Marking anatomical landmarks and portal sites: In posterior hindfoot arthroscopy, a PL and PM portal are most commonly utilized. Prior to incision, landmarks including lateral malleoli (LM), medial malleoli (MM) and Achilles tendon should be marked using a sterile surgical marker. Portal sites should then be marked out. The portal sites are 1.0 mm anterior to the borders of Achilles tendon and at the level between the horizontal lines running from the inferior poles of MM and tip of LM (Figure 2). The sural nerve can be palpated and its course marked to avoid iatrogenic nerve injury.
Figure 2 The posterolateral and posteromedial arthroscopic portals.
Establishing portals: After all anatomic landmarks and portal sites have been identified and marked, a #11 blade should be used to make 1 cm vertical incisions at the labeled portal sites for the PM and PL portals. Then, subcutaneous blunt dissection using a mosquito clamp is performed via both portals. At this time, care must be taken to avoid damage to the sural nerve. The “nick and spread” technique is important to avoid sural neurovascular damages. A 2.7-mm arthroscope sleeve with trocar is carefully advanced via a PL portal to touch the posterior aspect of the talus by directing it towards the first interdigital web space. All instruments should be directed towards first interdigital web space to prevent iatrogenic neurovascular bundle injury in the hindfoot. Once the bone can be palpated with the trocar, it is switched out for a 2.7-mm arthroscope.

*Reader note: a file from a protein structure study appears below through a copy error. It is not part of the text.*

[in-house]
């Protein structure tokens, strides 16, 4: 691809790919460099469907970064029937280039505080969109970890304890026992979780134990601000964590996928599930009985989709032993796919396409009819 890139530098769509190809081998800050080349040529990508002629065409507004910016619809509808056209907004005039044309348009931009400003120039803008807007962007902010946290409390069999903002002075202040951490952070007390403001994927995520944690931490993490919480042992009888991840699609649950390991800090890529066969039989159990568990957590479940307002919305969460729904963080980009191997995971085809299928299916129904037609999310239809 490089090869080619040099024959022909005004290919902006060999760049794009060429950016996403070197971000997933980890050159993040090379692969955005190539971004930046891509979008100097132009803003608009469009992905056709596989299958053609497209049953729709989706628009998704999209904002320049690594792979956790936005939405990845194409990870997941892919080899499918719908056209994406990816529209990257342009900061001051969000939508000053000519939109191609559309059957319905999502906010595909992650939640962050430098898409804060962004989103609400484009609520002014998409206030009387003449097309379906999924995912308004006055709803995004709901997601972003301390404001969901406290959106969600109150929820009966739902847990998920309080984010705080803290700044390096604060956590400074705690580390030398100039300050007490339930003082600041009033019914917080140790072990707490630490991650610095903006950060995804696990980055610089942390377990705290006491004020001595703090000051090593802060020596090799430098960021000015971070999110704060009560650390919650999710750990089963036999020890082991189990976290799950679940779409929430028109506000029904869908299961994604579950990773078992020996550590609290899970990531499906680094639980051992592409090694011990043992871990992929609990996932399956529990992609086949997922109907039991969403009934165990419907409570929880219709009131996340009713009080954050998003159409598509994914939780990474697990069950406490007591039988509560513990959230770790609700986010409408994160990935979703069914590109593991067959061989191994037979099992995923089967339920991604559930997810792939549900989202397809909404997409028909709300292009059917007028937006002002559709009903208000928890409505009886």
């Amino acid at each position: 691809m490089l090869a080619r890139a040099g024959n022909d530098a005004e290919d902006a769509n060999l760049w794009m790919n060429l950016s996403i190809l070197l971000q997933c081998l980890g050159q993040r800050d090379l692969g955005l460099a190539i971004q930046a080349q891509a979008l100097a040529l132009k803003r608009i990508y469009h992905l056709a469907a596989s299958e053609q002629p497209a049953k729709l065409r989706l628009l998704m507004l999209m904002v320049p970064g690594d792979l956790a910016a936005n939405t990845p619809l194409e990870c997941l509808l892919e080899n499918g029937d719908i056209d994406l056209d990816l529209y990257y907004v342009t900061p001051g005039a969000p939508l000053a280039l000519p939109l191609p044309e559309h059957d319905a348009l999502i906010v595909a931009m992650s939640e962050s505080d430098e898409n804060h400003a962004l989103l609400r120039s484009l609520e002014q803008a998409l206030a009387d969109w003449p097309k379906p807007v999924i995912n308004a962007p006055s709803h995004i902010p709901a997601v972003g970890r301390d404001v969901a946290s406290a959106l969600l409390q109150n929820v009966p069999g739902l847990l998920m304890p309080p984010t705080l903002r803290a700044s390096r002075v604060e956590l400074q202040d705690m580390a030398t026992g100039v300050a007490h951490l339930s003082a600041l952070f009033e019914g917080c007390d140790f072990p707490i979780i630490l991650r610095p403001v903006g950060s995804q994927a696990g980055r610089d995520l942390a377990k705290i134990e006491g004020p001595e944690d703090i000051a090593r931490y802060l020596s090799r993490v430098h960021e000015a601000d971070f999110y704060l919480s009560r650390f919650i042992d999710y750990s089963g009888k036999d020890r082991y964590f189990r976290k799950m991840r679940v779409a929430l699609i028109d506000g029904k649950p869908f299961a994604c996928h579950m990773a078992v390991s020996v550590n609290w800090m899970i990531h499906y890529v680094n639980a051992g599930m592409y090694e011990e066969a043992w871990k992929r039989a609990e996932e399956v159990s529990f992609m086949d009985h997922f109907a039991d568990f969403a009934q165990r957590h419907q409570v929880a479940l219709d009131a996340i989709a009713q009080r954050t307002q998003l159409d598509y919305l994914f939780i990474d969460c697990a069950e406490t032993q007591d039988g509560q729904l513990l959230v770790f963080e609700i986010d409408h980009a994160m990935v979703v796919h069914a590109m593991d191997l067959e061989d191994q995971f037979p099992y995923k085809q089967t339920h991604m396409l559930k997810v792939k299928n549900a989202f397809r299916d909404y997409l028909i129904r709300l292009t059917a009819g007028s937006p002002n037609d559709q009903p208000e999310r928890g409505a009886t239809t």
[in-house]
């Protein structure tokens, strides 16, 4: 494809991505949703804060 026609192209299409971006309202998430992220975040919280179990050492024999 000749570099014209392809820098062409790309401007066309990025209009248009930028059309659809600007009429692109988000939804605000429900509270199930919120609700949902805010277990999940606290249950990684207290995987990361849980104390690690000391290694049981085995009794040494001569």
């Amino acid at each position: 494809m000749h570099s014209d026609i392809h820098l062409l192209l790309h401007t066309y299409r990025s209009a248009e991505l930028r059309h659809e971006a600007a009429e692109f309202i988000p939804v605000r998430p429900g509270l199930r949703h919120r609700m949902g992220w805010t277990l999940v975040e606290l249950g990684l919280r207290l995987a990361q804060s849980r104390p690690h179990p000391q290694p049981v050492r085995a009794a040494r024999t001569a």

Creating working space: Initial visualization is poor because of the fat tissue located behind the posterior aspect of talus. After the shaver blade is confirmed in arthroscopic view, soft tissue is debrided to expose the intermalleolar (IM) ligament using a 3.5 or 4.0 mm aggressive shaver. The shaver blade must always be maneuvered very gently under arthroscopic visualization to avoid iatrogenic injury to healthy tissue.